Problem 76 of Project Euler reads

It is possible to write five as a sum in exactly six different ways:

4 + 1

3 + 2

3 + 1 + 1

2 + 2 + 1

2 + 1 + 1 + 1

1 + 1 + 1 + 1 + 1

How many different ways can one hundred be written as a sum of at least two positive integers?

It is one of the shortest descriptions I have read for a long time and it will be one of the shortest solutions I have written for a short while. When I solved this I thought I was really clever to realise we could reuse an old solution for this. But apparantly the majority of the 9000+ other users who have solved it realised the same thing.

So which solution am I talking about? The solution to problem 31, the one about English currency denominations. We can reuse the dynamic programming solution for this problem. I think I have written the best explanation for that I can possibly come up with, so if you are not familiar with the solution for problem 31, I will suggest that you check it out before proceeding.

The difference here, is that instead of using the currency denominations we need to use every integer from 1 to 99 as possible values. This makes the solution look like

int target = 100; int[] ways = new int[target + 1]; ways[0] = 1; for (int i = 1; i <= 99; i++) { for (int j = i; j <= target; j++) { ways[j] += ways[j - i]; } }

The result is the last field of the ways array. Executing this piece of code is

100 can be generated in 190569291 ways Solution took 0,0092 ms

## Wrapping up

I know this has been quite a short post, but since I just reused the solution from a previous exercise, I don’t really have much to add.

You can find the source code here, if you prefer it as a .cs file instead of snippets pasted onto a website.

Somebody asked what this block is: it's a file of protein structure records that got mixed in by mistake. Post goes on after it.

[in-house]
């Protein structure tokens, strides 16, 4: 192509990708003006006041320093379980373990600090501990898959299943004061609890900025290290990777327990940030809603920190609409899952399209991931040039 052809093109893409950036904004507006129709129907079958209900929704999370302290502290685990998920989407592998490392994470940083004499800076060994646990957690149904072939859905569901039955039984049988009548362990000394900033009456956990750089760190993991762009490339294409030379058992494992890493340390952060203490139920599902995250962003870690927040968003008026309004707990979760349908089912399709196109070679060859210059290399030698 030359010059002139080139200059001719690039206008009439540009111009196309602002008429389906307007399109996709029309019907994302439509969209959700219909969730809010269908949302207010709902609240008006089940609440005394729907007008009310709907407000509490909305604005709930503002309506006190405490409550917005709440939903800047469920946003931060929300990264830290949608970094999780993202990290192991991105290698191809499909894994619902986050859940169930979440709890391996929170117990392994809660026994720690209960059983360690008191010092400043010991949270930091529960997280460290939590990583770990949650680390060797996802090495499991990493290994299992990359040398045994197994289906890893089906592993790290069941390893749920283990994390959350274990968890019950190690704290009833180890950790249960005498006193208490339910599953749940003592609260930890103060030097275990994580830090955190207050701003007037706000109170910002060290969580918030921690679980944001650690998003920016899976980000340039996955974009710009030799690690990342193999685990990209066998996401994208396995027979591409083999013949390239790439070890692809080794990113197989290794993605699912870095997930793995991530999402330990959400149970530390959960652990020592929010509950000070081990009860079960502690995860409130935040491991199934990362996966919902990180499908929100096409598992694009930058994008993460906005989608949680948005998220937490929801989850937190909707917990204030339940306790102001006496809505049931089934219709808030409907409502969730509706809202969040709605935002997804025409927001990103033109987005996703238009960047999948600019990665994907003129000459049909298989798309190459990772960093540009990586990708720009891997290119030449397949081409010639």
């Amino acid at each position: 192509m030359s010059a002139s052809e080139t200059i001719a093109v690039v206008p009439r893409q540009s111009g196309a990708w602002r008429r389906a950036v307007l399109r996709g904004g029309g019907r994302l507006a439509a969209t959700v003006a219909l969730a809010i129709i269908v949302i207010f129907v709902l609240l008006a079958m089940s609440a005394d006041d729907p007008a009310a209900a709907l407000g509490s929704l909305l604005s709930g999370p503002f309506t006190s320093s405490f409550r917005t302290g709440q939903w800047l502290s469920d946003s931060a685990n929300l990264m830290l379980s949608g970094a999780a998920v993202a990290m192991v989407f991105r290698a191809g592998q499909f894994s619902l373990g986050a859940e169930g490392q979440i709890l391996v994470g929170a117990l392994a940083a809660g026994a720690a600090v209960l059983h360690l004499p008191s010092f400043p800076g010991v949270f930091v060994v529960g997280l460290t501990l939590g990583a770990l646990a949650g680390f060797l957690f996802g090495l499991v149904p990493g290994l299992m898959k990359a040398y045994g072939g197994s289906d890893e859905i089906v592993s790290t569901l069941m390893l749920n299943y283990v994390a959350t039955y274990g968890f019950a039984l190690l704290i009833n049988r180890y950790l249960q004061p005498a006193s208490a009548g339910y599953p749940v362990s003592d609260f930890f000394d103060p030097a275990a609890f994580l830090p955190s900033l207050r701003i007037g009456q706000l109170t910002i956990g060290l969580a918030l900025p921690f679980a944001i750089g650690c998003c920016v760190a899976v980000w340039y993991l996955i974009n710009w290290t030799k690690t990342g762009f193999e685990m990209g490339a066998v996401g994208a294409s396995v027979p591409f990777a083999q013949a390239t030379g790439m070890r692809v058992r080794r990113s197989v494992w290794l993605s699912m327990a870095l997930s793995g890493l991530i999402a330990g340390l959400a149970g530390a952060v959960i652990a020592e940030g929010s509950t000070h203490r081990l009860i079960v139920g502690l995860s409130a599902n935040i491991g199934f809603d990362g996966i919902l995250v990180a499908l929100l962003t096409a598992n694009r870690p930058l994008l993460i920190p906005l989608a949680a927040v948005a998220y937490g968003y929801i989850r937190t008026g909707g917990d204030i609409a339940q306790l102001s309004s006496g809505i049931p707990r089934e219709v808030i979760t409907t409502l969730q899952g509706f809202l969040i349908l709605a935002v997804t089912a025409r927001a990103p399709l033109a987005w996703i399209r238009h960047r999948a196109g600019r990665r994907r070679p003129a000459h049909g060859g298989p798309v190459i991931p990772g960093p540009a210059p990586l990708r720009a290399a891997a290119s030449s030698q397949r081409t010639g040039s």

Comments, alternative solutions and questions are as always very welcome.

The photo for todays blog post is kindly shared by Rodrigo Denúbila under the creative commons license. My derivative crop is of course shared under the same license.

Hii.. Sir Iam new to Dynamic Programming.. Please can you explain me how you choose the trival case her ways[0] = 1.

It is merely a matter to get the calculations to fit, and not really something that makes a whole lot of physical sense. However, I think you should read the solution to problem 31, as that is more elaborated.

Thanks for your reply sir.. the explanation to problem 31 helps me a lot..

How does this explain 100 you only do the number 4

I don’t know how to answer this, but I think you are missing an integral of the post. The answer is that there are a little less than 200 mio ways to write 100 as a sum of 2 or more positive integers, so I don’t think it will be wise to write all of them.

There is a more efficient way to solve this problem ( by using petagonal number theorem)

take a look at

http://en.wikipedia.org/wiki/Pentagonal_number_theorem

p(n) = p(n-1) + p(n-2) – p(n-5) – p(n-7) + …

Hi Afshin

Thanks for noting that. I realized that when I solved problem 78 where I use a generating function based on the pentagonal numbers.

DP solution to coin change problem solves it by using a 2D array. The function comes out to be something like:

C(N,m) = C(N,m – 1) + C(N – Sm,m)

I am finding it hard to figure out how this fit into a single array. Can you give me the recursive function? Or the logic behind this?

@afshin,

It seems to me that the pentagonal number theorem and the DP coin change problem are exactly the same. According to the wiki article on partitions, the algorithm for computing p(n) uses memoization and the sets: p(n,m), the number of ways of partitioning n into m sets. This is equivalent to finding “the number of ways to sum $n using m coins”.

I solved problem 78 before 76. Having created the function to calculate p(n) for problem 78, I just used it again for 76. The only twist is that for problem 76 the answer is p(n)-1 because only solutions which are a sum of 2 or more digits are counted.